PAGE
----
Once a quiet whisper, the NFL lockout talk is cranked up like an Eddie Van Halen guitar solo.
The NFL is coming up on a potential lockout due to an expiring collective bargaining agreement (CBA). If the NFL owners and players don't come to an agreement soon, the 2010 season will not have a salary cap and that will certainly lead to a lockout in 2011.
The last time the NFL experienced a work stoppage was in 1987 when the players went on strike.
We all know how the fans feel about strikes and lockouts. What's the difference between a strike and a lockout?
A strike is chosen by the players (labor). They choose not to work.
A lockout is forced by the owners. They prevent the players (labor) from working.
We all know how the fans would react to a lockout. The owners know if production stops then revenues are lost. Of course if the players are not allowed to work they will not be paid. So who would benefit from a NFL lockout?
Yes, I would bet that the NCAA would be thrilled with a NFL lockout. You may ask: why?
Let's take a look at the reasons.
Let's face it—the NFL is and will always be larger than college football. The NFL has a huge following not only in the United States, but in Canada, Mexico, and in European countries.
Without NFL games, the NCAA may have an opportunity to gain fans from other countries, too. Think about it—not that Texas doesn't have fans from Mexico, or the Big 10 hasn't caught the attention of the Great White North, but surely the international community may give college football a more thorough look.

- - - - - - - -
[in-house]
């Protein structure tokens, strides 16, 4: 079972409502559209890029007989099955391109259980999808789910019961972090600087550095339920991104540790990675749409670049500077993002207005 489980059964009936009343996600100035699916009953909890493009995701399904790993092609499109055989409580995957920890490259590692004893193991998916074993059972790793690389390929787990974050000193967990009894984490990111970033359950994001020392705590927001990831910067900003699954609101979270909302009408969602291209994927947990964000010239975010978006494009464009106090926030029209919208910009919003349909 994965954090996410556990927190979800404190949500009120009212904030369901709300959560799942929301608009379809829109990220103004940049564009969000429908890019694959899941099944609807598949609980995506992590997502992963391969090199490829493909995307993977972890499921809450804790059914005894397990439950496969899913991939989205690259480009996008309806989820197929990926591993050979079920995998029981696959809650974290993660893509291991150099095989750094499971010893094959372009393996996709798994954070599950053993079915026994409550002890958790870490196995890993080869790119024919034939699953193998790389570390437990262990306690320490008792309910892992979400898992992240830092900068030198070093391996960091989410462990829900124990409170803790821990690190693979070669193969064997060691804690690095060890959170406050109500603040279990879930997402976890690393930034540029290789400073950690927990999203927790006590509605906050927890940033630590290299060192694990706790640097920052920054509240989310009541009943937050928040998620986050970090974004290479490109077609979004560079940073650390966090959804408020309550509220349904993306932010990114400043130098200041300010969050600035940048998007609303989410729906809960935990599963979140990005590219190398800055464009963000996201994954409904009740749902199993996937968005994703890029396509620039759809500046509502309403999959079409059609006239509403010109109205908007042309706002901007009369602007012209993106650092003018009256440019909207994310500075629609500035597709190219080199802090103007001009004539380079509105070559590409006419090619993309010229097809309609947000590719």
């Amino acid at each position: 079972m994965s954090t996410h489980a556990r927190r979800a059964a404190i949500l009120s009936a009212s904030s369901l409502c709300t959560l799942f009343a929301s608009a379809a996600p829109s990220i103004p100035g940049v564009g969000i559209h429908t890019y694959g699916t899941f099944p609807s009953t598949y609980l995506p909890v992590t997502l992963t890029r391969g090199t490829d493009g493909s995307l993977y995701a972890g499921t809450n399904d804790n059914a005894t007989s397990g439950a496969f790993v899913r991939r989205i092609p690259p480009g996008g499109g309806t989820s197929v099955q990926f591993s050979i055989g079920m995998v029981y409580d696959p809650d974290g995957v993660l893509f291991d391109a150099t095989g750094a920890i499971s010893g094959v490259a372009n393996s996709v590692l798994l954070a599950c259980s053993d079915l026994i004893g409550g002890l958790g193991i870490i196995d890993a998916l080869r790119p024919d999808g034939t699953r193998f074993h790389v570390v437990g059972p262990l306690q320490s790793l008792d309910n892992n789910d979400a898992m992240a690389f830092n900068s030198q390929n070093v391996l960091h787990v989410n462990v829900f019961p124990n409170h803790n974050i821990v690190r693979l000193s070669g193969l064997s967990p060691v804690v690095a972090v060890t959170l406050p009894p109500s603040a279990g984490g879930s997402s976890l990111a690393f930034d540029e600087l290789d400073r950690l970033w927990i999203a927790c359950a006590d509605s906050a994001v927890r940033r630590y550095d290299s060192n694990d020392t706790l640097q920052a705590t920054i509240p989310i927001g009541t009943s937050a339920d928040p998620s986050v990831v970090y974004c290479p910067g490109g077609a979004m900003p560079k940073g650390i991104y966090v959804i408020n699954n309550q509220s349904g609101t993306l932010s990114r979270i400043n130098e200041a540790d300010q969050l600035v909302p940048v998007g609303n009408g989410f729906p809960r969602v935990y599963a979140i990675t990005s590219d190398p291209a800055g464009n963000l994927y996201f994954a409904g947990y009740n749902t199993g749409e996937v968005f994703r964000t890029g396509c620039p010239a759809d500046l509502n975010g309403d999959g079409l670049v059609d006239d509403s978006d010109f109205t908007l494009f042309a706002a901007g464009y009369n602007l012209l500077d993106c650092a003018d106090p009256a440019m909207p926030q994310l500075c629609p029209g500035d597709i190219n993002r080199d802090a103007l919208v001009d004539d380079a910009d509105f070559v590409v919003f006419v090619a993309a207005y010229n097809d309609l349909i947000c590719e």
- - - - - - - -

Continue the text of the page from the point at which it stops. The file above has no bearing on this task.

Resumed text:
Perhaps another bowl game could emerge outside the borders of the United States. Remember this year's International Bowl in Toronto?
It's the end of the 2010 season, and you are a junior coming off an excellent season. Normally, you would contemplate hiring an agent to handle your professional matters when you inform your team that you are forgoing your senior season.
However, it's different this time out. The NFL owners are ordering a holdout, i.e. there will be no 2011 season, or at the very least uncertainty for the 2011 season ever happening.
Do you stay in school and risk injury (does Sam Bradford ring a bell?) and finish your degree, or do you chance it and forgo your senior season?
Politics play a big role in big business, and don't doubt for a moment that college and pro sports aren't in competition with each other.
A lockout would seriously damage the athlete-fan relationship for the NFL, and the NCAA knows it.
How would the NCAA leverage that fan anger? Would the anger do the same damage to the NFL as it did previously to baseball?
How far would the NCAA go to turn fans against the NFL? What weapons do they have at their disposal?
Let's hope an NFL lockout doesn't happen, but if it does, it will be interesting how the NCAA reacts.